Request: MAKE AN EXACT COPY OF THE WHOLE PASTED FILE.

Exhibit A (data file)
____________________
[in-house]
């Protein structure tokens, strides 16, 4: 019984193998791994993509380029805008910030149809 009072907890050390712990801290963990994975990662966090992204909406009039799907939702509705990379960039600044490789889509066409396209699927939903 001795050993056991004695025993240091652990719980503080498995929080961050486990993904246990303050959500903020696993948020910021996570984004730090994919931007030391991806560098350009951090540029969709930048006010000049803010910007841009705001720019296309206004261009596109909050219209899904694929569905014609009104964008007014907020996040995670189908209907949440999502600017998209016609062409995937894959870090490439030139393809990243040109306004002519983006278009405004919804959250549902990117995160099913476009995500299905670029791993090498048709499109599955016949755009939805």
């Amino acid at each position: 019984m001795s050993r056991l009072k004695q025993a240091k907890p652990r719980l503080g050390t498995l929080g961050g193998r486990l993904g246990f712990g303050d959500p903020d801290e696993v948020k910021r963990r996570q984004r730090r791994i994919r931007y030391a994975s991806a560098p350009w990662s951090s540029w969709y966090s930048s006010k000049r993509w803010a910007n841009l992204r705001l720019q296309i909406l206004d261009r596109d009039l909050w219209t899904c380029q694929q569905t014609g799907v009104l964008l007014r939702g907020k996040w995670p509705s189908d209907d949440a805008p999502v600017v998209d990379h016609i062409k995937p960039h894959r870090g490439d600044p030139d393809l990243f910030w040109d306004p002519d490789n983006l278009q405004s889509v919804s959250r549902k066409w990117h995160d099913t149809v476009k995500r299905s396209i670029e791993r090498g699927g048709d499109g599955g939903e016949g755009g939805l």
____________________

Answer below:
[in-house]
């Protein structure tokens, strides 16, 4: 019984193998791994993509380029805008910030149809 009072907890050390712990801290963990994975990662966090992204909406009039799907939702509705990379960039600044490789889509066409396209699927939903 001795050993056991004695025993240091652990719980503080498995929080961050486990993904246990303050959500903020696993948020910021996570984004730090994919931007030391991806560098350009951090540029969709930048006010000049803010910007841009705001720019296309206004261009596109909050219209899904694929569905014609009104964008007014907020996040995670189908209907949440999502600017998209016609062409995937894959870090490439030139393809990243040109306004002519983006278009405004919804959250549902990117995160099913476009995500299905670029791993090498048709499109599955016949755009939805």
């Amino acid at each position: 019984m001795s050993r056991l009072k004695q025993a240091k907890p652990r719980l503080g050390t498995l929080g961050g193998r486990l993904g246990f712990g303050d959500p903020d801290e696993v948020k910021r963990r996570q984004r730090r791994i994919r931007y030391a994975s991806a560098p350009w990662s951090s540029w969709y966090s930048s006010k000049r993509w803010a910007n841009l992204r705001l720019q296309i909406l206004d261009r596109d009039l909050w219209t899904c380029q694929q569905t014609g799907v009104l964008l007014r939702g907020k996040w995670p509705s189908d209907d949440a805008p999502v600017v998209d990379h016609i062409k995937p960039h894959r870090g490439d600044p030139d393809l990243f910030w040109d306004p002519d490789n983006l278009q405004s889509v919804s959250r549902k066409w990117h995160d099913t149809v476009k995500r299905s396209i670029e791993r090498g699927g048709d499109g599955g939903e016949g755009g939805l």